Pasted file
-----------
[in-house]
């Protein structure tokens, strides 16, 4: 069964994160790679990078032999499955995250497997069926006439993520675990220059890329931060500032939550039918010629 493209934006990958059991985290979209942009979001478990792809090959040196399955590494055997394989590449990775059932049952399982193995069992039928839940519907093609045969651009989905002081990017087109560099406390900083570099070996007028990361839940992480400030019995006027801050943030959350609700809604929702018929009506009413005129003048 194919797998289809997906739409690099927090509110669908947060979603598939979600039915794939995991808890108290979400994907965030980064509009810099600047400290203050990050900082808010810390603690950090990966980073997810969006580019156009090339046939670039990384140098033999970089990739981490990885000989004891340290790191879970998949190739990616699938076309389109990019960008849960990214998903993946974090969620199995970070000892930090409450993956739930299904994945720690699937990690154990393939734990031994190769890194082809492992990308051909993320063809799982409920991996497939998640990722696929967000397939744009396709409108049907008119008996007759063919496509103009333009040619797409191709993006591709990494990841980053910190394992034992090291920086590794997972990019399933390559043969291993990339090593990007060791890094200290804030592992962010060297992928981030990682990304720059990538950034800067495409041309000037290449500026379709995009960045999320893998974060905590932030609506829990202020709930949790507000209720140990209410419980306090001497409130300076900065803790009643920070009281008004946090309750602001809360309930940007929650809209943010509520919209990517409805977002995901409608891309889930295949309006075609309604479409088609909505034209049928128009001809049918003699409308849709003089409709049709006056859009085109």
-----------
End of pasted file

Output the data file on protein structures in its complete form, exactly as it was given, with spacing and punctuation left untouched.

[in-house]
């Protein structure tokens, strides 16, 4: 069964994160790679990078032999499955995250497997069926006439993520675990220059890329931060500032939550039918010629 493209934006990958059991985290979209942009979001478990792809090959040196399955590494055997394989590449990775059932049952399982193995069992039928839940519907093609045969651009989905002081990017087109560099406390900083570099070996007028990361839940992480400030019995006027801050943030959350609700809604929702018929009506009413005129003048 194919797998289809997906739409690099927090509110669908947060979603598939979600039915794939995991808890108290979400994907965030980064509009810099600047400290203050990050900082808010810390603690950090990966980073997810969006580019156009090339046939670039990384140098033999970089990739981490990885000989004891340290790191879970998949190739990616699938076309389109990019960008849960990214998903993946974090969620199995970070000892930090409450993956739930299904994945720690699937990690154990393939734990031994190769890194082809492992990308051909993320063809799982409920991996497939998640990722696929967000397939744009396709409108049907008119008996007759063919496509103009333009040619797409191709993006591709990494990841980053910190394992034992090291920086590794997972990019399933390559043969291993990339090593990007060791890094200290804030592992962010060297992928981030990682990304720059990538950034800067495409041309000037290449500026379709995009960045999320893998974060905590932030609506829990202020709930949790507000209720140990209410419980306090001497409130300076900065803790009643920070009281008004946090309750602001809360309930940007929650809209943010509520919209990517409805977002995901409608891309889930295949309006075609309604479409088609909505034209049928128009001809049918003699409308849709003089409709049709006056859009085109």